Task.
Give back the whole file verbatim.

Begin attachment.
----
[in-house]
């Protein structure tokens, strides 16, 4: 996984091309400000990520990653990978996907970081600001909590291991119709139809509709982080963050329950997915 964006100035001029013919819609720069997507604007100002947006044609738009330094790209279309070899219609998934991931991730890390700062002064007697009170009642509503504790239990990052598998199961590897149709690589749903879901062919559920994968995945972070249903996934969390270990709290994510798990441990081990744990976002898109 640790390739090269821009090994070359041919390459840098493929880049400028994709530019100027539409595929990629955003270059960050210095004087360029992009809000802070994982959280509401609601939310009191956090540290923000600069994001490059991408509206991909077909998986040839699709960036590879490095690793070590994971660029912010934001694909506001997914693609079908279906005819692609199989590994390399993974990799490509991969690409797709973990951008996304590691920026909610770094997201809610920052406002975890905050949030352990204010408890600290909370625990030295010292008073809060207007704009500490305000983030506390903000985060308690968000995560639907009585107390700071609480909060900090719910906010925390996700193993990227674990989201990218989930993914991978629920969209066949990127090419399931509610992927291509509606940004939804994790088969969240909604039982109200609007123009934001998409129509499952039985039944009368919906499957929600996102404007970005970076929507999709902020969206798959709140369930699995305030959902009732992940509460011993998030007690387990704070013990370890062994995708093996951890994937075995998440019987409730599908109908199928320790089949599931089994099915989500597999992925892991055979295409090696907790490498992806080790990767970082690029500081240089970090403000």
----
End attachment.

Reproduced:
[in-house]
């Protein structure tokens, strides 16, 4: 996984091309400000990520990653990978996907970081600001909590291991119709139809509709982080963050329950997915 964006100035001029013919819609720069997507604007100002947006044609738009330094790209279309070899219609998934991931991730890390700062002064007697009170009642509503504790239990990052598998199961590897149709690589749903879901062919559920994968995945972070249903996934969390270990709290994510798990441990081990744990976002898109 640790390739090269821009090994070359041919390459840098493929880049400028994709530019100027539409595929990629955003270059960050210095004087360029992009809000802070994982959280509401609601939310009191956090540290923000600069994001490059991408509206991909077909998986040839699709960036590879490095690793070590994971660029912010934001694909506001997914693609079908279906005819692609199989590994390399993974990799490509991969690409797709973990951008996304590691920026909610770094997201809610920052406002975890905050949030352990204010408890600290909370625990030295010292008073809060207007704009500490305000983030506390903000985060308690968000995560639907009585107390700071609480909060900090719910906010925390996700193993990227674990989201990218989930993914991978629920969209066949990127090419399931509610992927291509509606940004939804994790088969969240909604039982109200609007123009934001998409129509499952039985039944009368919906499957929600996102404007970005970076929507999709902020969206798959709140369930699995305030959902009732992940509460011993998030007690387990704070013990370890062994995708093996951890994937075995998440019987409730599908109908199928320790089949599931089994099915989500597999992925892991055979295409090696907790490498992806080790990767970082690029500081240089970090403000």